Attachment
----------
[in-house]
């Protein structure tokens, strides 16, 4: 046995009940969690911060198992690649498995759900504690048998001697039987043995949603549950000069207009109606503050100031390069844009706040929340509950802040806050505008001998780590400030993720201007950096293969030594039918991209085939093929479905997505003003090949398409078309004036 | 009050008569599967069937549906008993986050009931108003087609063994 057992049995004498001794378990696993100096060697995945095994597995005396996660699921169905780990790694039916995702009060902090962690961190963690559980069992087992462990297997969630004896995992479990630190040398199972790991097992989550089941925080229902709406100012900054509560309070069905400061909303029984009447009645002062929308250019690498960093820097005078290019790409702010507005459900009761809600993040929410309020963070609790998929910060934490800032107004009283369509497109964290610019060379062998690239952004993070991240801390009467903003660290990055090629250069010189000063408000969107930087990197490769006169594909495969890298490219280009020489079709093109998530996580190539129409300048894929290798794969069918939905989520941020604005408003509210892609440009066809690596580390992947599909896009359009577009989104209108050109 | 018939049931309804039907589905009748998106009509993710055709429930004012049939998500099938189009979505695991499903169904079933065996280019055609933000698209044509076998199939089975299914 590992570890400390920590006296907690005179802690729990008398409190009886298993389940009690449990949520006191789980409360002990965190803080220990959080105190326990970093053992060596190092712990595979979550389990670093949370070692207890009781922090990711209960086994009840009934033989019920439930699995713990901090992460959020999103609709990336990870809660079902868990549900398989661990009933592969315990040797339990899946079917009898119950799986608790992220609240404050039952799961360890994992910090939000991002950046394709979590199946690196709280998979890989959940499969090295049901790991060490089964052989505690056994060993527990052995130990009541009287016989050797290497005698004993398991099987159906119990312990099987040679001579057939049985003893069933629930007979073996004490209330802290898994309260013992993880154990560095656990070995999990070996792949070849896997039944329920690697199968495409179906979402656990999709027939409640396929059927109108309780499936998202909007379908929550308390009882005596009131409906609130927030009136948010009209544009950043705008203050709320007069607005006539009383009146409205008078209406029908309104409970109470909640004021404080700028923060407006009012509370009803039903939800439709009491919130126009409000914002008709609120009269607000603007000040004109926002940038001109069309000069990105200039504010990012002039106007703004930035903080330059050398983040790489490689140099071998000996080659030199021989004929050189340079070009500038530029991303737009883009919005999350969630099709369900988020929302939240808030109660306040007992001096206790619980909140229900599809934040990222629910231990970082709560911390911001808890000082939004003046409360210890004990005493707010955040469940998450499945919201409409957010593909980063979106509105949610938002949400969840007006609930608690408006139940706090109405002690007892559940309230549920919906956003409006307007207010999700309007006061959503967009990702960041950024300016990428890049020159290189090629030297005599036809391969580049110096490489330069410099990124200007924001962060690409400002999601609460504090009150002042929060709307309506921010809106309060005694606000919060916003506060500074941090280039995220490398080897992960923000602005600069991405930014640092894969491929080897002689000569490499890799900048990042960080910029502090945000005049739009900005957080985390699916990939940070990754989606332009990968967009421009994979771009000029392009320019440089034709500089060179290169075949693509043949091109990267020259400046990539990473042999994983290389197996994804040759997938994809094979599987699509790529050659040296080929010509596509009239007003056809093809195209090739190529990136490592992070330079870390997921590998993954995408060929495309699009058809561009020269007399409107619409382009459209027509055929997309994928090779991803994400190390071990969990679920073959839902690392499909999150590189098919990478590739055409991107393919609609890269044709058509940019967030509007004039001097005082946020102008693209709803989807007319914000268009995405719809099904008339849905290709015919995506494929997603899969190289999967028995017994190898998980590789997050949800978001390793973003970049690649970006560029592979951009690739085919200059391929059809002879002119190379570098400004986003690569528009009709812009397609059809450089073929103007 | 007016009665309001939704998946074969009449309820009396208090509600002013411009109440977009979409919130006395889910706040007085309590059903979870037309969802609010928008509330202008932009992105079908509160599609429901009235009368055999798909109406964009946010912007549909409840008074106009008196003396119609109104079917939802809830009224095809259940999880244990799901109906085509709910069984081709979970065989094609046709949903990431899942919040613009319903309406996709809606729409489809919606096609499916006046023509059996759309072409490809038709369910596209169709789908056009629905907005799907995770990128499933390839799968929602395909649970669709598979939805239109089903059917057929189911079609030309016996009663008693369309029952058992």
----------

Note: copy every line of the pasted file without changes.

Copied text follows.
[in-house]
């Protein structure tokens, strides 16, 4: 046995009940969690911060198992690649498995759900504690048998001697039987043995949603549950000069207009109606503050100031390069844009706040929340509950802040806050505008001998780590400030993720201007950096293969030594039918991209085939093929479905997505003003090949398409078309004036 | 009050008569599967069937549906008993986050009931108003087609063994 057992049995004498001794378990696993100096060697995945095994597995005396996660699921169905780990790694039916995702009060902090962690961190963690559980069992087992462990297997969630004896995992479990630190040398199972790991097992989550089941925080229902709406100012900054509560309070069905400061909303029984009447009645002062929308250019690498960093820097005078290019790409702010507005459900009761809600993040929410309020963070609790998929910060934490800032107004009283369509497109964290610019060379062998690239952004993070991240801390009467903003660290990055090629250069010189000063408000969107930087990197490769006169594909495969890298490219280009020489079709093109998530996580190539129409300048894929290798794969069918939905989520941020604005408003509210892609440009066809690596580390992947599909896009359009577009989104209108050109 | 018939049931309804039907589905009748998106009509993710055709429930004012049939998500099938189009979505695991499903169904079933065996280019055609933000698209044509076998199939089975299914 590992570890400390920590006296907690005179802690729990008398409190009886298993389940009690449990949520006191789980409360002990965190803080220990959080105190326990970093053992060596190092712990595979979550389990670093949370070692207890009781922090990711209960086994009840009934033989019920439930699995713990901090992460959020999103609709990336990870809660079902868990549900398989661990009933592969315990040797339990899946079917009898119950799986608790992220609240404050039952799961360890994992910090939000991002950046394709979590199946690196709280998979890989959940499969090295049901790991060490089964052989505690056994060993527990052995130990009541009287016989050797290497005698004993398991099987159906119990312990099987040679001579057939049985003893069933629930007979073996004490209330802290898994309260013992993880154990560095656990070995999990070996792949070849896997039944329920690697199968495409179906979402656990999709027939409640396929059927109108309780499936998202909007379908929550308390009882005596009131409906609130927030009136948010009209544009950043705008203050709320007069607005006539009383009146409205008078209406029908309104409970109470909640004021404080700028923060407006009012509370009803039903939800439709009491919130126009409000914002008709609120009269607000603007000040004109926002940038001109069309000069990105200039504010990012002039106007703004930035903080330059050398983040790489490689140099071998000996080659030199021989004929050189340079070009500038530029991303737009883009919005999350969630099709369900988020929302939240808030109660306040007992001096206790619980909140229900599809934040990222629910231990970082709560911390911001808890000082939004003046409360210890004990005493707010955040469940998450499945919201409409957010593909980063979106509105949610938002949400969840007006609930608690408006139940706090109405002690007892559940309230549920919906956003409006307007207010999700309007006061959503967009990702960041950024300016990428890049020159290189090629030297005599036809391969580049110096490489330069410099990124200007924001962060690409400002999601609460504090009150002042929060709307309506921010809106309060005694606000919060916003506060500074941090280039995220490398080897992960923000602005600069991405930014640092894969491929080897002689000569490499890799900048990042960080910029502090945000005049739009900005957080985390699916990939940070990754989606332009990968967009421009994979771009000029392009320019440089034709500089060179290169075949693509043949091109990267020259400046990539990473042999994983290389197996994804040759997938994809094979599987699509790529050659040296080929010509596509009239007003056809093809195209090739190529990136490592992070330079870390997921590998993954995408060929495309699009058809561009020269007399409107619409382009459209027509055929997309994928090779991803994400190390071990969990679920073959839902690392499909999150590189098919990478590739055409991107393919609609890269044709058509940019967030509007004039001097005082946020102008693209709803989807007319914000268009995405719809099904008339849905290709015919995506494929997603899969190289999967028995017994190898998980590789997050949800978001390793973003970049690649970006560029592979951009690739085919200059391929059809002879002119190379570098400004986003690569528009009709812009397609059809450089073929103007 | 007016009665309001939704998946074969009449309820009396208090509600002013411009109440977009979409919130006395889910706040007085309590059903979870037309969802609010928008509330202008932009992105079908509160599609429901009235009368055999798909109406964009946010912007549909409840008074106009008196003396119609109104079917939802809830009224095809259940999880244990799901109906085509709910069984081709979970065989094609046709949903990431899942919040613009319903309406996709809606729409489809919606096609499916006046023509059996759309072409490809038709369910596209169709789908056009629905907005799907995770990128499933390839799968929602395909649970669709598979939805239109089903059917057929189911079609030309016996009663008693369309029952058992």